Releasing Hicatee with Belize’s Next Generation
Six years after the first Hicatee egg was laid and hatched at the Hicatee Conservation and Research Center (HCRC) at BFREE, we released 145 hatchlings turtles into the wild – representing the first significant release of captive bred and hatched Hicatee in Belize. The release not only provided the opportunity to increase the wild population, but also and most significantly to conduct a comparative early-life stage growth study of the 2020 cohort of 185 Hicatee hatchlings. Turtles were randomly assigned groups which were then designated for 1) release into a natural closed aquatic system with no other Hicatee present, 2) release into a natural closed aquatic system where other Hicatee are present, 3) release into an natural open aquatic system where other Hicatee are present, 4) release into the HCRC rearing pond at BFREE, and 5) kept in tanks indoors at the BFREE lab. After, eight weeks, turtles are recaptured, weighed, measured, and data collected on a number of parameters to compare the conditions of each group to determine overall health.
One of the release sites located adjacent to a wildlife sanctuary a nearby village provided the opportunity to get local community members involved. Representatives from BFREE, Belize Turtle Ecology Lab, and the Belize Fisheries Department met village leaders and a small group of school children one morning in early August. The organizations introduced the community to the captive-breeding program taking place at BFREE, presented on current Hicatee research, reviewed Belize’s laws pertaining to Hicatee, and described current outreach efforts including the upcoming fourth annual Hicatee Awareness Month in October. After the presentation, the group walked to the river’s edge where they released a dozen of the critically endangered captive-bred turtles into the wild.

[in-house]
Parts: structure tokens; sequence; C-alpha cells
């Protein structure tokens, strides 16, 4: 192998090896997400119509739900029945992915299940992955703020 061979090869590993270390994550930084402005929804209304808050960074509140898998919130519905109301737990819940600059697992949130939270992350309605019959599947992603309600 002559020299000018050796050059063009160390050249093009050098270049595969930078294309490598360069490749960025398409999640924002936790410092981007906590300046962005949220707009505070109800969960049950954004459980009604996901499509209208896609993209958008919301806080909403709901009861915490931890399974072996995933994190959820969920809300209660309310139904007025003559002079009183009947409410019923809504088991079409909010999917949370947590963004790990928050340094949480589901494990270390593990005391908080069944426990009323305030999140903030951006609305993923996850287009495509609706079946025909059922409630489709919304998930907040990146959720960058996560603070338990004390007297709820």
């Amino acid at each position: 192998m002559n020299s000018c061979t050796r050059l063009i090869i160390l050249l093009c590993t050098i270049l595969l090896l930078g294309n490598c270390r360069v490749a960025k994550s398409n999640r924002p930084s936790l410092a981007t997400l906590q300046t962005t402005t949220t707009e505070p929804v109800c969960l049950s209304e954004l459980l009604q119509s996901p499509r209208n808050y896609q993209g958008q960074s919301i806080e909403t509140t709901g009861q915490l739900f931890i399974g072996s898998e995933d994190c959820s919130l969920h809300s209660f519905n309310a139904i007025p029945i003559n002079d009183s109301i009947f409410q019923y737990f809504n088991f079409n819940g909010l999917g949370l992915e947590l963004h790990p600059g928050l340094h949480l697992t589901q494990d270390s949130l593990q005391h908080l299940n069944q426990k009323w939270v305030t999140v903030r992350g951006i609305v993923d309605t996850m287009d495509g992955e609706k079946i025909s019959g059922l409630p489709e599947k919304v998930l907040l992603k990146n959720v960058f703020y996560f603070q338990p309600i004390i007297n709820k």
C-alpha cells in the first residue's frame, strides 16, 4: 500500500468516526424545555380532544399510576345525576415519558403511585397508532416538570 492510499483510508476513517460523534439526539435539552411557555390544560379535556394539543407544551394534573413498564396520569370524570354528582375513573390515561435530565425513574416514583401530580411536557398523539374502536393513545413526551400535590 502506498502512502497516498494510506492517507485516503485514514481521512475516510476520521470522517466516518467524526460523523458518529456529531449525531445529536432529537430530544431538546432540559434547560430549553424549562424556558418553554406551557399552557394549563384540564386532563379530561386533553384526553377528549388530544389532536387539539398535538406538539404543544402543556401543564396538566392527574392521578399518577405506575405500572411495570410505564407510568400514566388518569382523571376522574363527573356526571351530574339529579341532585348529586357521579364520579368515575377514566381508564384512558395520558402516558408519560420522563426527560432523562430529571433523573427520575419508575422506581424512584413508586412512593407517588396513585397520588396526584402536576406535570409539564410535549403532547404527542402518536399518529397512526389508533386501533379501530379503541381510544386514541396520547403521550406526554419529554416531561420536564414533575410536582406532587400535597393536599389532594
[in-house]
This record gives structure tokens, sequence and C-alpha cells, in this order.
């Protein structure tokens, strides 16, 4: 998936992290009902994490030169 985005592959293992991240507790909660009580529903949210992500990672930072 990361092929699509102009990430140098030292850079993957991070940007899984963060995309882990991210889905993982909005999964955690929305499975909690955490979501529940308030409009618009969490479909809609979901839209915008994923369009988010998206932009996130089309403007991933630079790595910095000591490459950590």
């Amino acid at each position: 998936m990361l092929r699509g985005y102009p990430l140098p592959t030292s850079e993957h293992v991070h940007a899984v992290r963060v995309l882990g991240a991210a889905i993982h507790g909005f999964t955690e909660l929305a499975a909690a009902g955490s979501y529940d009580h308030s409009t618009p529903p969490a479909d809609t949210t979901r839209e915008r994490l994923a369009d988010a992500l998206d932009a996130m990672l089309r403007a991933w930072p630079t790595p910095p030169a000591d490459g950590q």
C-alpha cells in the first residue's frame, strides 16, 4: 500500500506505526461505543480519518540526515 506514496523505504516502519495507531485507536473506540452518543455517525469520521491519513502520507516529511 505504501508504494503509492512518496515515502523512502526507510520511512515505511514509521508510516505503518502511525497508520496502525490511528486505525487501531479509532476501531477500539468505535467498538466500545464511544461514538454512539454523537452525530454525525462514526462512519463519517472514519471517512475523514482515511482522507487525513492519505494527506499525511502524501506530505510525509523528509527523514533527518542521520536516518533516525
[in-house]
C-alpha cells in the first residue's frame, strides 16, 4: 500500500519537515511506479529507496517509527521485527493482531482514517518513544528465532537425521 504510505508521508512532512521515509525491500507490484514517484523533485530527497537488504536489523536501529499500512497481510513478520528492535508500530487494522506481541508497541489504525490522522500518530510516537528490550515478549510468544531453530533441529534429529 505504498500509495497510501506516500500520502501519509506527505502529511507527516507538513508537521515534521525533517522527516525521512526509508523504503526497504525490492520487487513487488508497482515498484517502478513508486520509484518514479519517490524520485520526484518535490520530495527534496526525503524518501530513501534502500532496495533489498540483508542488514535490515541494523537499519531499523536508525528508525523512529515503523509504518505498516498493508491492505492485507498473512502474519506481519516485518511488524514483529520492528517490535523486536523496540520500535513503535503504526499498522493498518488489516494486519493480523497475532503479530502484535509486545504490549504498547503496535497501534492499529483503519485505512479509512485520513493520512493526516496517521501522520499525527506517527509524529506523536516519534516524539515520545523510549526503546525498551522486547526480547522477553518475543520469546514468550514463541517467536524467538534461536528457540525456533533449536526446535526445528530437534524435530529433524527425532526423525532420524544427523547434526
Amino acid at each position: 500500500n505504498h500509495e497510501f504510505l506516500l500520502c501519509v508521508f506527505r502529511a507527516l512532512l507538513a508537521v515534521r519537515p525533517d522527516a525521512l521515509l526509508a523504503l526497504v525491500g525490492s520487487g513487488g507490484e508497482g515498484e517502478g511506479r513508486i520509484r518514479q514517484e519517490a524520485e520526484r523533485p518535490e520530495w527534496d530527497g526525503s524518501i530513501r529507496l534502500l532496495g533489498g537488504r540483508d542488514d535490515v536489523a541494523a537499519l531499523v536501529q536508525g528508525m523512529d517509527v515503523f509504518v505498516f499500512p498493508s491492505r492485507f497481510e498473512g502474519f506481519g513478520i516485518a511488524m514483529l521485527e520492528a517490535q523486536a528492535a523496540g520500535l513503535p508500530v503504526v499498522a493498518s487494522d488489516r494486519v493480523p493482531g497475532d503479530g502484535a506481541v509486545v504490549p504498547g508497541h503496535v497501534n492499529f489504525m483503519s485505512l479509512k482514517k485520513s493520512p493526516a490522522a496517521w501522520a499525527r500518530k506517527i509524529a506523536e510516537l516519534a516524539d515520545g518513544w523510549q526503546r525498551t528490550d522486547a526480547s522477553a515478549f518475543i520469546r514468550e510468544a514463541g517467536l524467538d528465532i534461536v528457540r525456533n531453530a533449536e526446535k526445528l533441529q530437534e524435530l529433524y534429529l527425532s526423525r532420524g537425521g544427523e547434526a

The release and the associated outreach event represent a major milestone in our ongoing effort to save the Hicatee turtle from extinction. These milestones could not have been reached without the ongoing support of our project partner, the Turtle Survival Alliance. Their belief and engagement in Hicatee conservation efforts has allowed the project to continue moving forward even in the most difficult of times.
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